Antonio Cordón García

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Antonio Cordón García (1895 in Seville – 1969).[1] was a Spanish soldier, born in Sevilla, who commanded during the Spanish Civil War.

Early life[edit]

Career soldier as an artilleryman in the Spanish Army, he passed into the reserves in 1932,[2] but reenlisted into active duty upon the beginning of the Spanish Civil War to join the Republican cause. He was a key entity in the conversion of the Popular Front's militias into a disciplined standing army, the Spanish Republican Army, able to fight Franco's Nationalist Front.

Spanish Civil War[edit]

His career was brilliant and was parallel to his promotions in the Communist Party, being promoted to undersecretary of Defense[3] and achieving a close relationship with Prime Minister Juan Negrín until he was finally promoted to the position of general,on March 1939.[4]

He participated in many of the battles in the major theaters of wars, including the Siege of the Santa María de la Cabeza Sanctuary, in Teruel, and the Battle of Belchite, in 1938.[5] On 1937 he was the chief of staff of the Army of the East.[6]

Antonio Cordón also actively contacted with the Soviet Union over the provision of war materials, including T-26 light tanks and Polikarpov I-16s. Finalizing the war, Antonio Cordón immigrated to the Soviet Union and formed part of the Central Committee of the Communist Party, working closely with Dolores Ibárruri and Santiago Carrillo, who he coincided in Paris with for a short while. He also had close relations with figures such as Rafael Alberti and Teresa León. After Casado's coup, on 6 March 1939 he fled Spain from the Monovar aerodrome with Negrín and Ibárruri.[7]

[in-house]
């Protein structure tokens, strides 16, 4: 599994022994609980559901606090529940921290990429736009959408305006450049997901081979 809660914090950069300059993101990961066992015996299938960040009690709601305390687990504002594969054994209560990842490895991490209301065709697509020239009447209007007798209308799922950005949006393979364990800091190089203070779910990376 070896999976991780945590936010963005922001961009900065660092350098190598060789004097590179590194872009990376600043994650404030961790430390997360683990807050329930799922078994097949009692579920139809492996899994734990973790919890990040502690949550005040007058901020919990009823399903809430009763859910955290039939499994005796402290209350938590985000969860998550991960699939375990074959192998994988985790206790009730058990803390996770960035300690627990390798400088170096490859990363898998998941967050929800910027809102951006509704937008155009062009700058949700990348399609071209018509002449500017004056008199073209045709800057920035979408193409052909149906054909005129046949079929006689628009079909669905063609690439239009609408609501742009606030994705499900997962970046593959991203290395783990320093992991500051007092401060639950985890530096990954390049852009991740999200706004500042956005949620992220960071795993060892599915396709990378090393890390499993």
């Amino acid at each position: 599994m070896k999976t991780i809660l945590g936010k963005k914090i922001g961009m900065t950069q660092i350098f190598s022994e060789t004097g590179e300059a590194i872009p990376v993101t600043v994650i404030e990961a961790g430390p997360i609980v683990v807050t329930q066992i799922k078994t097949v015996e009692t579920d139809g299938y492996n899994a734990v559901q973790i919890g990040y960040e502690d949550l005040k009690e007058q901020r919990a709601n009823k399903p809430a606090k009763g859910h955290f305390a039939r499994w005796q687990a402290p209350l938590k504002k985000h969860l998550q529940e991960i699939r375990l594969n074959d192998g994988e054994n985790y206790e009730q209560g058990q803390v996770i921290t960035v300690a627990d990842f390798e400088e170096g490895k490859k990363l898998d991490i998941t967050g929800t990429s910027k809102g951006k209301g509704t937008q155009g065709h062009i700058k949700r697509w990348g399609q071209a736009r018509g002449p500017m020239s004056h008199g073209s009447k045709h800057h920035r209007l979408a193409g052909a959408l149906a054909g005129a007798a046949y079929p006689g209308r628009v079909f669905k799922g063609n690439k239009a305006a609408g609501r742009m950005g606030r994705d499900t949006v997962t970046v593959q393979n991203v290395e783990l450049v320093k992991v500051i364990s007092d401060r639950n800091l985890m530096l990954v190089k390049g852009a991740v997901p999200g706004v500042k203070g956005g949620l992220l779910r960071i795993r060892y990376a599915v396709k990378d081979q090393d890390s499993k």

Exile[edit]

Despite having a wife and six children in Spain, he never married again but had another child. In the Soviet Union, he wrote his memoirs Trayectoria. He died in Rome in 1968. After the death of Francisco Franco in 1976 and the change of the political climate in Spain, his remains were transferred to Spain.

Notes[edit]

  1. ^ Thomas, Hugh. The Spanish Civil War. Penguin Books. 2001. London. p.1024.
  2. ^ Thomas, Hugh, (2001). The Spanish Civil War. Penguin Books. London. p.394
  3. ^ Beevor, Antony. The Battle for Spain. The Spanish Civil War 1936-1939. Penguin Books. London. 2006. p. 304
  4. ^ Beevor, Antony. The Battle for Spain. The Spanish Civil War 1936-1939. Penguin Books. London. 2006. p. 390
  5. ^ Beevor, Antony. (2006). The Battle for Spain. The Spanish Civil War, 1936-1939. Penguin Books. London. p.297
  6. ^ Thomas, Hugh, (2001). The Spanish Civil War. Penguin Books. London. p.657
  7. ^ Beevor, Antony. The Battle for Spain. The Spanish Civil War 1936-1939. Penguin Books. London. 2006. p. 393

References[edit]

  • Beevor, Antony. The battle for Spain. The Spanish civil war, 1936-1939. Penguin Books. 2006. London. ISBN 978-0-14-303765-1.
  • Thomas, Hugh. The Spanish Civil War. Penguin Books. 2001. London. ISBN 978-0-14-101161-5